Organic Matter Preservation as Clay-Organic Nanocomposites in the Woodford Shale and its First Order Control on an Unconventional Play
The burial of marine sourced organic carbon (OC) in continental margin sediments is most commonly linked to oceanographic regulation of bottom-water oxygenation (anoxia) and/or biological productivity. Here we show that the dominant mode of organic carbon in the Devonian Woodford Shale occurs in nanometer intercalations of organic matter and illite that we term organo-mineral nanocomposites. High resolution transmission electron imaging provides direct evidence of this nano scale relation and indicates that organic carbon is constrained to clay-rich laminae. While discrete > micron scale organic particles such as Tasmanites are present in some lamina, a strong relation (r2= 0.94) between total organic carbon (TOC) and mineral surface area (MSA) over a range of 15% TOC indicate that the dominant association of organic carbon is with mineral surfaces and not as discrete pelagic grains. Where extensive bioturbation has occurred a second order modification of this relationship is expressed as a shift to lower TOC values and homogenization of MSA sample-to-sample variability. This situation reflects greater oxygen availability in sediments leading to oxidative burn down of OM or, more directly, stripping of organic carbon from minerals in animal guts. The TOC/MSA relationship extends across a range of burial depths and thermal maturities into the oil window and persists through illitization, which results in a loss of mineral surface and a greater TOC:MSA ratio. The Woodford Shale is a classic black shale commonly interpreted to result from an oceanographic anomaly of higher marine productivity and anoxia. These results point to the importance of high surface area detrital clay minerals as the key ingredient to organic carbon preservation. The flux of clay minerals to continental shelves and intracratonic basins is a function of continental processes and climate enhancing 2:1 clay mineral production. Preservation as organo mineral nanocomposites thus offer different paleoevironmental implications for this type of organic enrichment and has significant implications for rock properties governing unconventional hydrocarbon potential in economically important source rocks like the Woodford Shale.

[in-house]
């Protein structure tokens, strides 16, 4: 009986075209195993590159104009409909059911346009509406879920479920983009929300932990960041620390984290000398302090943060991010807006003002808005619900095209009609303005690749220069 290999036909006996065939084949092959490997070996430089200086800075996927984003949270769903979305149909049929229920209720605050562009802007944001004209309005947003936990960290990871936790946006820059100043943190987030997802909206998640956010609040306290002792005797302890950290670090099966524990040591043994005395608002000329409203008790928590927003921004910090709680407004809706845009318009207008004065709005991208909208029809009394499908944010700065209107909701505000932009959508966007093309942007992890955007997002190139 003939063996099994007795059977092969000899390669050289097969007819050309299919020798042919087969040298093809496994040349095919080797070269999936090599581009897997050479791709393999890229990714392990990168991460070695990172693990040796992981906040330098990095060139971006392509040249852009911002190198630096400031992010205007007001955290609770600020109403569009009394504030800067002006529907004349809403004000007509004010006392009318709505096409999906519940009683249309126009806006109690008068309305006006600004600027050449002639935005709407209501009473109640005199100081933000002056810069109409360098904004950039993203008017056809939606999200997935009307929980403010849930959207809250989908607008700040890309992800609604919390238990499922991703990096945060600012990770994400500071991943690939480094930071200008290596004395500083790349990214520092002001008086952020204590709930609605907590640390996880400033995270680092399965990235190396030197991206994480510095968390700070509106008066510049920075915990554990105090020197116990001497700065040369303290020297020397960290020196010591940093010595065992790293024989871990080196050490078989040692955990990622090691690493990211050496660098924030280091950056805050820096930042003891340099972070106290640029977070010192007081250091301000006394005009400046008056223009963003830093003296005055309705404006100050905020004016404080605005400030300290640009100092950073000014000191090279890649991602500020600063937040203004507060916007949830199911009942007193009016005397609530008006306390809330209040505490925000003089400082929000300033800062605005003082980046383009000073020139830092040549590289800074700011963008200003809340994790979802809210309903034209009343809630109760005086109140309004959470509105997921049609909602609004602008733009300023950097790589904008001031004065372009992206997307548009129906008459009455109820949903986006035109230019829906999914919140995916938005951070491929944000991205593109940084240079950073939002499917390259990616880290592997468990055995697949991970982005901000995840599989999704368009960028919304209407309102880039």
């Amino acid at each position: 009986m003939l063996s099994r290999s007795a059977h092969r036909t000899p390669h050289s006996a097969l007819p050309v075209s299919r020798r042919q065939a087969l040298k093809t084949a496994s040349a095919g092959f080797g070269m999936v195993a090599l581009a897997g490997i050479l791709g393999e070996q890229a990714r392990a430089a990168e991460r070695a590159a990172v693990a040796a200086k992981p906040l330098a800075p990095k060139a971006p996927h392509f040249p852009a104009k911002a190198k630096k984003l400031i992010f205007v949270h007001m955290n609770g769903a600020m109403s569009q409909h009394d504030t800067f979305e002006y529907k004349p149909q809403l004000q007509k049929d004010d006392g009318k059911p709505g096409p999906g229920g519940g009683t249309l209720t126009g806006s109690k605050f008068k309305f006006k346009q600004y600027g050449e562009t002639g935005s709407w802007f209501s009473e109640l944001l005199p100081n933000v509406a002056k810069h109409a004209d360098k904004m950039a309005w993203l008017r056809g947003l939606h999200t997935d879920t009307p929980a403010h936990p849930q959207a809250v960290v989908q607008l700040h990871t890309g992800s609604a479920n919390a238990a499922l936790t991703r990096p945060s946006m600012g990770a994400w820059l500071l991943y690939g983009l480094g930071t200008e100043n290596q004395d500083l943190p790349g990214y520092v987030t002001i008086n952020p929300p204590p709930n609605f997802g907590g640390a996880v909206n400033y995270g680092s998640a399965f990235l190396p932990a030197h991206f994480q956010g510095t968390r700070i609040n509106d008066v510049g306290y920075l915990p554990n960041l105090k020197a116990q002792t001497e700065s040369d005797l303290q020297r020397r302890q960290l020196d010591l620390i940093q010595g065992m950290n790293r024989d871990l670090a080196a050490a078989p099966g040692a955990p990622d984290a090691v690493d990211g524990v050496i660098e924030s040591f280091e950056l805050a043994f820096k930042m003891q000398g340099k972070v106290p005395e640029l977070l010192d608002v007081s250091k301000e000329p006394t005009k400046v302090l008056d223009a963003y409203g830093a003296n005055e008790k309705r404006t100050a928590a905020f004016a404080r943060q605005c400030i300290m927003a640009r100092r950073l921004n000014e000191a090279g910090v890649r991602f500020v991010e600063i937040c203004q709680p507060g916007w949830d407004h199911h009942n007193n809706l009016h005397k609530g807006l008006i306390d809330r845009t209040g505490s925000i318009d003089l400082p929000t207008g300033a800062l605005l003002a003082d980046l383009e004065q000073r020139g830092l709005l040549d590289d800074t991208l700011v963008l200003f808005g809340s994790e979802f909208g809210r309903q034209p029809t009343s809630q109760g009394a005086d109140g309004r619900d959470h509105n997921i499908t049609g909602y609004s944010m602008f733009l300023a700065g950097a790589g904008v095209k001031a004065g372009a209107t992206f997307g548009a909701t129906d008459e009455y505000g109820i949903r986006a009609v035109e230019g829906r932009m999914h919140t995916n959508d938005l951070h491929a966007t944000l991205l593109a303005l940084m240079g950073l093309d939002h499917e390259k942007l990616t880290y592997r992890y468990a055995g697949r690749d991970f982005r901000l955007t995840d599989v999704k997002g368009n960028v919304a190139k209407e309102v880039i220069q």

AAPG Datapages/Search and Discovery Article #90189 © 2014 AAPG Annual Convention and Exhibition, Houston, Texas, USA, April 6–9, 2014